The House Ethics Committee on Monday announced it will further investigate separate matters involving Republican Conference Chair Cathy McMorris Rodgers and freshman Rep. Markwayne Mullin.
The allegations involving McMorris Rodgers, of Washington, involve claims by her former press secretary that she violated an obscure House rule against comingling campaign and taxpayer resources in her race for conference chair in late 2012.
The matter involving Mullin, an Oklahoma Republican, seeks to resolve whether he violated House rules and received outside compensation in his first year in Congress as an officer or representative of Mullin Plumbing and affiliates.
The announcements from Ethics Chairman Michael Conaway of Texas and Ranking Democrat Linda Sanchez of California came with reports from the Office of Congressional Ethics, an independent watchdog that referred the matters to the committee after doing initial reviews of both cases.
The committee could have dropped the cases, but instead chose to continue its review.
In a prepared statement, McMorris Rodgers's attorney, Elliot Berke, downplayed the news, saying the Ethics Committee simply needed more time to sift through the facts.
"We recognize the institutional constraints the Ethics Committee is under and understand it was unable to conduct a full review during this 90-day period. We remain confident that, in time, the committee will dismiss the complaint which was based on frivolous allegations from a single source—a former employee who then discredited himself by admitting to his own improper conduct," Berke said.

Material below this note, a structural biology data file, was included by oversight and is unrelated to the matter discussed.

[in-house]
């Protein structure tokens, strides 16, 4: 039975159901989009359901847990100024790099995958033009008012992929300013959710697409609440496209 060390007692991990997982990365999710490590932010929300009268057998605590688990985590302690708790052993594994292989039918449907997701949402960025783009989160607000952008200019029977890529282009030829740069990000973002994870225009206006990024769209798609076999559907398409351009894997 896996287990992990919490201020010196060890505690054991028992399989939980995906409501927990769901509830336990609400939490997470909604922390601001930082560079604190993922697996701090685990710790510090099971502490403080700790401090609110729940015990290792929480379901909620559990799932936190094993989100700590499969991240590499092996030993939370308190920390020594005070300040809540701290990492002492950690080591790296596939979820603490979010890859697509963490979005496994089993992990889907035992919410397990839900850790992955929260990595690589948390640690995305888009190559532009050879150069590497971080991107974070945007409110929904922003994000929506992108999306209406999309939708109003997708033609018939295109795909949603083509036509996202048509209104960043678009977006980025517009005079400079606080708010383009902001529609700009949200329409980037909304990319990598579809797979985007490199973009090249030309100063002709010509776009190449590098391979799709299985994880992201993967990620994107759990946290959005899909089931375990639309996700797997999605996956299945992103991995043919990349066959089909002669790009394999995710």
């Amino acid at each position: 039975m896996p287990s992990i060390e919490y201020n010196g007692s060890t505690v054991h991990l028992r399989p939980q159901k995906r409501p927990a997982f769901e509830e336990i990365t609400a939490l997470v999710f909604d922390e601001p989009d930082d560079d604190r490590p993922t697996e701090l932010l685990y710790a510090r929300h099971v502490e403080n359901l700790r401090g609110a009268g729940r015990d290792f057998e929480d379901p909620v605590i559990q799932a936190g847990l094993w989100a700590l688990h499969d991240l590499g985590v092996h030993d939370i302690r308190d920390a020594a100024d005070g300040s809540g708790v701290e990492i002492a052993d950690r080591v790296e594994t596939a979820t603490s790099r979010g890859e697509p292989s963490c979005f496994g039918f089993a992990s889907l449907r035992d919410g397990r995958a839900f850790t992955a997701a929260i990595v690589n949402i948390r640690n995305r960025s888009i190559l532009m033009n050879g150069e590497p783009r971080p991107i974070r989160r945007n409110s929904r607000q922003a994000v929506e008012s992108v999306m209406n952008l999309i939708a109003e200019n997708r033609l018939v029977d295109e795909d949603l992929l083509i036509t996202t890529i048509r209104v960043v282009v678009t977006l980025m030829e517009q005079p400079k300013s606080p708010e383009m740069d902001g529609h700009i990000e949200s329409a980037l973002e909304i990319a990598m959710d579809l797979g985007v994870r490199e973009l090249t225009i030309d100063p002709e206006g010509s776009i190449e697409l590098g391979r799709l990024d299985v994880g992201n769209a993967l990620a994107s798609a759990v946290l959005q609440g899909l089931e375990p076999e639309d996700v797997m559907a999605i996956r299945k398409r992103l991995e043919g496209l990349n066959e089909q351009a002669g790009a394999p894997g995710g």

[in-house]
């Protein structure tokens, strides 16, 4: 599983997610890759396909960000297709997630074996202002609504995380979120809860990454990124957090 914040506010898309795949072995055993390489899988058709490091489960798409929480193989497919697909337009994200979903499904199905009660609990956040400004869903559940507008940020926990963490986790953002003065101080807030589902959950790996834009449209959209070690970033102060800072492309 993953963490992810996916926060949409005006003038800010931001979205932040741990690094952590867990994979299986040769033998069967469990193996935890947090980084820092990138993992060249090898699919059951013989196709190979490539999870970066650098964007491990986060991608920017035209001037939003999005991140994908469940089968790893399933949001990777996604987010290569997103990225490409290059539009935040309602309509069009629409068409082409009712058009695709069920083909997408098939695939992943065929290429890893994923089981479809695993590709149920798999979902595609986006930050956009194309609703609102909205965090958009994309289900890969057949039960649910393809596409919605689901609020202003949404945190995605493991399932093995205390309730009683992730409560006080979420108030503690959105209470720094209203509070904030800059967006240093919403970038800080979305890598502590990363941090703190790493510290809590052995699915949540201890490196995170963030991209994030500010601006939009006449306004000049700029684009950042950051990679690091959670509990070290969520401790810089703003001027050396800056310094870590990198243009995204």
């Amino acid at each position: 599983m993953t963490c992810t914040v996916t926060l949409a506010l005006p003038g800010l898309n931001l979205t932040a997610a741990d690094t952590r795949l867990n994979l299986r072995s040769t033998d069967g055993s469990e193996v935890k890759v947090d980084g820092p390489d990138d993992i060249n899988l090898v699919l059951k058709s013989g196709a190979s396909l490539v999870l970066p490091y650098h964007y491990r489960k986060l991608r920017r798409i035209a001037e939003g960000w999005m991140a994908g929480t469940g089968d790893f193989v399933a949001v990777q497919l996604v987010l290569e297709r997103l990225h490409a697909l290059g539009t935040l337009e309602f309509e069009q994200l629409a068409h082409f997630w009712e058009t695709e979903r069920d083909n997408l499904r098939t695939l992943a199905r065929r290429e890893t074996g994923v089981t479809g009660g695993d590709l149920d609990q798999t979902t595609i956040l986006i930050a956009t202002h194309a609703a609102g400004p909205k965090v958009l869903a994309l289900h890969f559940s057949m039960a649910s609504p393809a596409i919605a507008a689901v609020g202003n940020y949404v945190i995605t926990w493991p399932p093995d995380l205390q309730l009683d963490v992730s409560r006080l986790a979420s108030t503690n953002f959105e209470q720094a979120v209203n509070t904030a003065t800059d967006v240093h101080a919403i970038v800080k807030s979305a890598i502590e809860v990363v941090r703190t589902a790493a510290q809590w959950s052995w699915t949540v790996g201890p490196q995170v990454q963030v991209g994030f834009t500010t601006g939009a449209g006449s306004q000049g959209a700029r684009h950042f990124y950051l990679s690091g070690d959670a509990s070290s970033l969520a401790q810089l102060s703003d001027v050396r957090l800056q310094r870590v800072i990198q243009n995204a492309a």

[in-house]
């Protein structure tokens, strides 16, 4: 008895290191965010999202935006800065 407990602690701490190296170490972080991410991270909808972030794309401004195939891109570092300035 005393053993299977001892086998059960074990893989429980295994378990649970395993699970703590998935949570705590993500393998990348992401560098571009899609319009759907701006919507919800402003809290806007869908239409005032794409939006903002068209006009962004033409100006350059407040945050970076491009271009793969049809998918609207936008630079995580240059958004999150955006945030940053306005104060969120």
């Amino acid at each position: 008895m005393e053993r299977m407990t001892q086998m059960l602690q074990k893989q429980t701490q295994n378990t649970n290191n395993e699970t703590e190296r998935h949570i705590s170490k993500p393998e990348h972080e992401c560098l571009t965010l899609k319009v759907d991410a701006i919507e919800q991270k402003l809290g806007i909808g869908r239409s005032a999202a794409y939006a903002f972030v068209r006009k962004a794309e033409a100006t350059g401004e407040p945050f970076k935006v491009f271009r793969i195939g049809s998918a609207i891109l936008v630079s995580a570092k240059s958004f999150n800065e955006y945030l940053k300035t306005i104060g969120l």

"Neither Congresswoman McMorris Rodgers nor any other staff members were aware of this conduct and countered all of the allegations with the facts: At no time did they improperly mix official and campaign resources," he added.
Mullin's office responded with an aggressive statement.
"This review—based on an anonymous complaint—is referring to whether we want citizen legislators or just professional politicians making laws that impact our jobs, our families, and our communities," Mullin said.
"The politicians said Dr. Tom Coburn couldn't deliver babies when he got elected to the U.S. Senate," he added. "Now they are trying to say that I shouldn't be involved in the family plumbing business that my wife and I have spent the last 17 years building.
"Apparently it's acceptable for members of Congress to own stock in companies we regulate in Congress, but somehow our plumbing company crosses some line. This is more of the kind of thing that leaves people scratching their heads and saying, 'Only in the government,' " Mullin said.